Next, there is the matter of the royalty.  In the oil and gas business, royalties are paid for the well-head value of the oil and gas.  In the water business, there is no well-head value.  There is only the delivered price or strike price as it is called.  The price is set by water utilities and politicians.   Water systems are commonly called enterprise units of government because government makes a lot of money from the sale of water, not the owner of the resource.  The only way to be fair to the owner of the resource is to set the royalty as an add-on percentage of the strike price.

Farmers in an area have a right to be concerned because the withdrawal of ground water from a neighbors property may drain ground water from beneath his property.  So, he has two concerns.  His water table is dropping because of the pumping on the neighbors property.  That will increase his pumping costs and, in an industry where everything is purchased at retail and sold at wholesale, his profit margin is squeezed.  Second, panic tends to set in because the leasing wave may pass him by and leave him out if he doesn't sign up for a something that may leave him out of control of his own property.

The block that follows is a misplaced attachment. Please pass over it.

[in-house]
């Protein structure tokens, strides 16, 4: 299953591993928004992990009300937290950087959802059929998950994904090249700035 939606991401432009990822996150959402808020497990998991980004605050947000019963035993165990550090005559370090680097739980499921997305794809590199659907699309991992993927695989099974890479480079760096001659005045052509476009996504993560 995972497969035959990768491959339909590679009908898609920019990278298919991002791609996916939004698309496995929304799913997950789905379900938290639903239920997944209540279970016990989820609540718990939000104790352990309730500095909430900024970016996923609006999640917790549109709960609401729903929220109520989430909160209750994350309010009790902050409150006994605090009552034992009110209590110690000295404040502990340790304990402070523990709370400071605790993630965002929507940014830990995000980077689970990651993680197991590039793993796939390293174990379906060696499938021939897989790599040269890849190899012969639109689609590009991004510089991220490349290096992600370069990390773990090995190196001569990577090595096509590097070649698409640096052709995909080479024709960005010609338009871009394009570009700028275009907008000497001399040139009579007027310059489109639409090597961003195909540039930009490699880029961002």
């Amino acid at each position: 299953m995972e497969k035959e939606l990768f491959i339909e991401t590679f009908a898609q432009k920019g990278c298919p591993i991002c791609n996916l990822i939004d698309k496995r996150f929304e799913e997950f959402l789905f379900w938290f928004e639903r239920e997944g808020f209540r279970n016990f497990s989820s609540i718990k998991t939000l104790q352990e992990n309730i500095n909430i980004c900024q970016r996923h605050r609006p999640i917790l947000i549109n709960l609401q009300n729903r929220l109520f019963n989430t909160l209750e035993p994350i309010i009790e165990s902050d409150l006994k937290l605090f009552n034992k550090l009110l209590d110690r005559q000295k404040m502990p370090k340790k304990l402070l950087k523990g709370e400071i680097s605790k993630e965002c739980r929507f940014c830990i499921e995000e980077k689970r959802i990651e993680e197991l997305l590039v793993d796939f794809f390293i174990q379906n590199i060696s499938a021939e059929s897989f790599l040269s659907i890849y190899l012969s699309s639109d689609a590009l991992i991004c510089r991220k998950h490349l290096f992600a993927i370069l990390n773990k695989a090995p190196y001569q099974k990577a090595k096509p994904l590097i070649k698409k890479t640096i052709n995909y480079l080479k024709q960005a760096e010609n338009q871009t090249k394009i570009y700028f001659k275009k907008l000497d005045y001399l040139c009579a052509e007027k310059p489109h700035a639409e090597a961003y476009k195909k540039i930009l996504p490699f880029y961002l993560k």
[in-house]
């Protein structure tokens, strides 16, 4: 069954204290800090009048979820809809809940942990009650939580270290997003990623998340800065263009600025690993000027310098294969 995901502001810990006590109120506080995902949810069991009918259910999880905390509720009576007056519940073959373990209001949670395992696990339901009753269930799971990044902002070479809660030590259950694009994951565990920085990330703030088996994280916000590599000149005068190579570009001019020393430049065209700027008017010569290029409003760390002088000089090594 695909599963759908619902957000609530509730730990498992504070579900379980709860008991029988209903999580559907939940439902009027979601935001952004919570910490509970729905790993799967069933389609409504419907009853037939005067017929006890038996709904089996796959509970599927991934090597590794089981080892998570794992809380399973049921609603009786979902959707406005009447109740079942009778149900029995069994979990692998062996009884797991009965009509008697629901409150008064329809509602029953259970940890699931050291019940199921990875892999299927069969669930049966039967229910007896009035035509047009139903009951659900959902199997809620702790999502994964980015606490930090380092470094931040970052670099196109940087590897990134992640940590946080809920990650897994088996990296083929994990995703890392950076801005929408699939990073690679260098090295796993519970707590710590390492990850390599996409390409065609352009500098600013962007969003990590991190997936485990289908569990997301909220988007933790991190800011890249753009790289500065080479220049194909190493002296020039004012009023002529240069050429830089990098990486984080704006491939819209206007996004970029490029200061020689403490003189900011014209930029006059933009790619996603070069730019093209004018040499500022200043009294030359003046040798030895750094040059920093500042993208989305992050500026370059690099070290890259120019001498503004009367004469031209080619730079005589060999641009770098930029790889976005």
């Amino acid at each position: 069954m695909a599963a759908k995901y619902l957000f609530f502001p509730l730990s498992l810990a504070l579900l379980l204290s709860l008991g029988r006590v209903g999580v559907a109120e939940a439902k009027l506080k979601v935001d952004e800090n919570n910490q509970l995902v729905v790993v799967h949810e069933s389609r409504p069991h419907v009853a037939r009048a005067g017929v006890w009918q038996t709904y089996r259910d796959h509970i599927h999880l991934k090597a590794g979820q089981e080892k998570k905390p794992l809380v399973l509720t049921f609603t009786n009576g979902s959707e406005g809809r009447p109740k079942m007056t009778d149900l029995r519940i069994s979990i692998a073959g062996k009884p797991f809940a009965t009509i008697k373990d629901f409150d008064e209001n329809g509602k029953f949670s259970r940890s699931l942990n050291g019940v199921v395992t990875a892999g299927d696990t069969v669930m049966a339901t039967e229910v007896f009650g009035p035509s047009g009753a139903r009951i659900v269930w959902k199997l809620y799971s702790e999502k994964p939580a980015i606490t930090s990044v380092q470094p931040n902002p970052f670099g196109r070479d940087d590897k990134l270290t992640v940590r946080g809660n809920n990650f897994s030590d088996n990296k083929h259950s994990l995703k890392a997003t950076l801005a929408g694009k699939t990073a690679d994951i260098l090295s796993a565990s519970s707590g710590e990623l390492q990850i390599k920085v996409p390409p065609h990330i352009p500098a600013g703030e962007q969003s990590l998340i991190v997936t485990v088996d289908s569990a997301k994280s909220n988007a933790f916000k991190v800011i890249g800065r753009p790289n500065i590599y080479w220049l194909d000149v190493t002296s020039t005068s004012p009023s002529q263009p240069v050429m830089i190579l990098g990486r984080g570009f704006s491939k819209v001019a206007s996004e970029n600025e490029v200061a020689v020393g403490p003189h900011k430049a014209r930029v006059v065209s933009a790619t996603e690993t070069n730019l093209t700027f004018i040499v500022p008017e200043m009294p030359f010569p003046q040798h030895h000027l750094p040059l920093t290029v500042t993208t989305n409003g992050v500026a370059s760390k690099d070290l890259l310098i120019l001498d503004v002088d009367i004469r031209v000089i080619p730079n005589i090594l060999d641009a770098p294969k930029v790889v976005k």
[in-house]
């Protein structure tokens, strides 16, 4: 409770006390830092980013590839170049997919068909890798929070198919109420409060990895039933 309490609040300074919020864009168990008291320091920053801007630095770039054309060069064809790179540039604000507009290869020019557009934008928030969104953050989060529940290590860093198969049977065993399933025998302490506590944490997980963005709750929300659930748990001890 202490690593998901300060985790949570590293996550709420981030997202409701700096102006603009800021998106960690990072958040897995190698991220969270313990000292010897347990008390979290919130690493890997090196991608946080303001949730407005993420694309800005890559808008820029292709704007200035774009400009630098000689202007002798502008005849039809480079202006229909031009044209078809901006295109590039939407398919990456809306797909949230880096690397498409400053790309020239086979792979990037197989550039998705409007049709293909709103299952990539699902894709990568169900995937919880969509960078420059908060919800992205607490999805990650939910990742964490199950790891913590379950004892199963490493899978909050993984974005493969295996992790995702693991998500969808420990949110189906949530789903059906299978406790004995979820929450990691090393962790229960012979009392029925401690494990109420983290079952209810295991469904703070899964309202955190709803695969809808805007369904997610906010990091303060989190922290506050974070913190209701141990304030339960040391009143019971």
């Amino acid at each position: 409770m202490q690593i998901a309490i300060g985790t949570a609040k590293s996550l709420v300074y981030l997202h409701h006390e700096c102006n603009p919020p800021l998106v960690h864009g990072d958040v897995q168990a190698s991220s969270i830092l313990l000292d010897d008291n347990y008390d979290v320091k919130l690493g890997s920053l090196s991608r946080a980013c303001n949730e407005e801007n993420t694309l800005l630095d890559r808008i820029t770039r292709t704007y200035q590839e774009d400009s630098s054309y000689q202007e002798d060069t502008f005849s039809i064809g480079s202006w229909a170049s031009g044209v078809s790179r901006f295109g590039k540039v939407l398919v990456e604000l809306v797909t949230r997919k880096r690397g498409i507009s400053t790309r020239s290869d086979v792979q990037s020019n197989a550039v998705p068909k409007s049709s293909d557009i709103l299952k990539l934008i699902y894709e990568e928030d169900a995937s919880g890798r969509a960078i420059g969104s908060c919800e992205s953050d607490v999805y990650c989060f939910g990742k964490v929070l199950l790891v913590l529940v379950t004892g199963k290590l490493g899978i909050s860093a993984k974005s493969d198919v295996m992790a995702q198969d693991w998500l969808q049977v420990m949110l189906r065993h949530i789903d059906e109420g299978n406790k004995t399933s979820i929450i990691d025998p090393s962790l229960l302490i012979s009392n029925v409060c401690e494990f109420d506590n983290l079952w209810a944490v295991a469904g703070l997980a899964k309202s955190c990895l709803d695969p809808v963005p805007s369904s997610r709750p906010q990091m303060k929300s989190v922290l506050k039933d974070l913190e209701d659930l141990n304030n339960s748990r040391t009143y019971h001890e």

Unless the lease specifies how the price of the water will be calculated at the well, it is anyone's guess.  The well head price is probably a "Net Well Head Value."   This is an ambiguous term like "net smelter returns" in the mineral industry.

Here is how it would probably be calculated

Net Well Head Value = (Delivered Wholesale Price to the Buyer) - (Annualized Amortization Cost of Wells, Pipelines, Pumping stations, SCADA System) - (Water Treatment + Maintenance = Power Costs) - ( Administrative + General Overhead) - (Other Costs)